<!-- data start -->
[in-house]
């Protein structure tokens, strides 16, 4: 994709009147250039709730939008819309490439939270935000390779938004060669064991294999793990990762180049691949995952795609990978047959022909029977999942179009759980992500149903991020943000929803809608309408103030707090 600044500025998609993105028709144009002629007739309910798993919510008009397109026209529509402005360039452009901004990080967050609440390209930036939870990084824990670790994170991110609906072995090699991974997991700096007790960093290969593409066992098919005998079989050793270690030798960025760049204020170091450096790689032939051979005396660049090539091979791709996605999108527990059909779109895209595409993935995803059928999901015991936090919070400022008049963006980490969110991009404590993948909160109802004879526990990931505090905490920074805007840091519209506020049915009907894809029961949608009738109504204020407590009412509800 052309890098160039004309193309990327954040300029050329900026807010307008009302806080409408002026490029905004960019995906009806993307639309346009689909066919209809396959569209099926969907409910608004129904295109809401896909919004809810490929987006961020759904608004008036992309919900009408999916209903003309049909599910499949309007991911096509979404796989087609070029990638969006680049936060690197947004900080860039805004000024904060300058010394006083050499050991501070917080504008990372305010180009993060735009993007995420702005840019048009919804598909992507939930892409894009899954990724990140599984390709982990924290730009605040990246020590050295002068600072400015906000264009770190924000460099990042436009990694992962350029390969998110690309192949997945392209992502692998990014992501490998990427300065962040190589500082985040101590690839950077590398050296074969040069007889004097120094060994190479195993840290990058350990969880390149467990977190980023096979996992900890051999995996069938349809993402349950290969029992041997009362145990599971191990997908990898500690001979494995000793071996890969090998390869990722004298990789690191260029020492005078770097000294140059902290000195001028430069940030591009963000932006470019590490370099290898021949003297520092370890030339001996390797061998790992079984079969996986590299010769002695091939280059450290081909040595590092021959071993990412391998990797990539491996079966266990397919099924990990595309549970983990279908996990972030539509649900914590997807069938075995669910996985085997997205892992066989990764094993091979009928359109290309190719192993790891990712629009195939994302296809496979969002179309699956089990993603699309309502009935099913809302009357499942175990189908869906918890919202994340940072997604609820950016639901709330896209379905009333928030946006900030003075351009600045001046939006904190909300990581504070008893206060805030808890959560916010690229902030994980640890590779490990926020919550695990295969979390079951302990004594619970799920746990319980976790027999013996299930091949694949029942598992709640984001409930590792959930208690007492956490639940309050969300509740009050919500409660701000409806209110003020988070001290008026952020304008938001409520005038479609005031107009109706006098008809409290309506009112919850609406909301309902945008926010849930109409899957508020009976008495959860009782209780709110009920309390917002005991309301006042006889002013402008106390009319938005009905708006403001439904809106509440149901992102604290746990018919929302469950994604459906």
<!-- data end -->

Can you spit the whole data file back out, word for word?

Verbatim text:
[in-house]
């Protein structure tokens, strides 16, 4: 994709009147250039709730939008819309490439939270935000390779938004060669064991294999793990990762180049691949995952795609990978047959022909029977999942179009759980992500149903991020943000929803809608309408103030707090 600044500025998609993105028709144009002629007739309910798993919510008009397109026209529509402005360039452009901004990080967050609440390209930036939870990084824990670790994170991110609906072995090699991974997991700096007790960093290969593409066992098919005998079989050793270690030798960025760049204020170091450096790689032939051979005396660049090539091979791709996605999108527990059909779109895209595409993935995803059928999901015991936090919070400022008049963006980490969110991009404590993948909160109802004879526990990931505090905490920074805007840091519209506020049915009907894809029961949608009738109504204020407590009412509800 052309890098160039004309193309990327954040300029050329900026807010307008009302806080409408002026490029905004960019995906009806993307639309346009689909066919209809396959569209099926969907409910608004129904295109809401896909919004809810490929987006961020759904608004008036992309919900009408999916209903003309049909599910499949309007991911096509979404796989087609070029990638969006680049936060690197947004900080860039805004000024904060300058010394006083050499050991501070917080504008990372305010180009993060735009993007995420702005840019048009919804598909992507939930892409894009899954990724990140599984390709982990924290730009605040990246020590050295002068600072400015906000264009770190924000460099990042436009990694992962350029390969998110690309192949997945392209992502692998990014992501490998990427300065962040190589500082985040101590690839950077590398050296074969040069007889004097120094060994190479195993840290990058350990969880390149467990977190980023096979996992900890051999995996069938349809993402349950290969029992041997009362145990599971191990997908990898500690001979494995000793071996890969090998390869990722004298990789690191260029020492005078770097000294140059902290000195001028430069940030591009963000932006470019590490370099290898021949003297520092370890030339001996390797061998790992079984079969996986590299010769002695091939280059450290081909040595590092021959071993990412391998990797990539491996079966266990397919099924990990595309549970983990279908996990972030539509649900914590997807069938075995669910996985085997997205892992066989990764094993091979009928359109290309190719192993790891990712629009195939994302296809496979969002179309699956089990993603699309309502009935099913809302009357499942175990189908869906918890919202994340940072997604609820950016639901709330896209379905009333928030946006900030003075351009600045001046939006904190909300990581504070008893206060805030808890959560916010690229902030994980640890590779490990926020919550695990295969979390079951302990004594619970799920746990319980976790027999013996299930091949694949029942598992709640984001409930590792959930208690007492956490639940309050969300509740009050919500409660701000409806209110003020988070001290008026952020304008938001409520005038479609005031107009109706006098008809409290309506009112919850609406909301309902945008926010849930109409899957508020009976008495959860009782209780709110009920309390917002005991309301006042006889002013402008106390009319938005009905708006403001439904809106509440149901992102604290746990018919929302469950994604459906």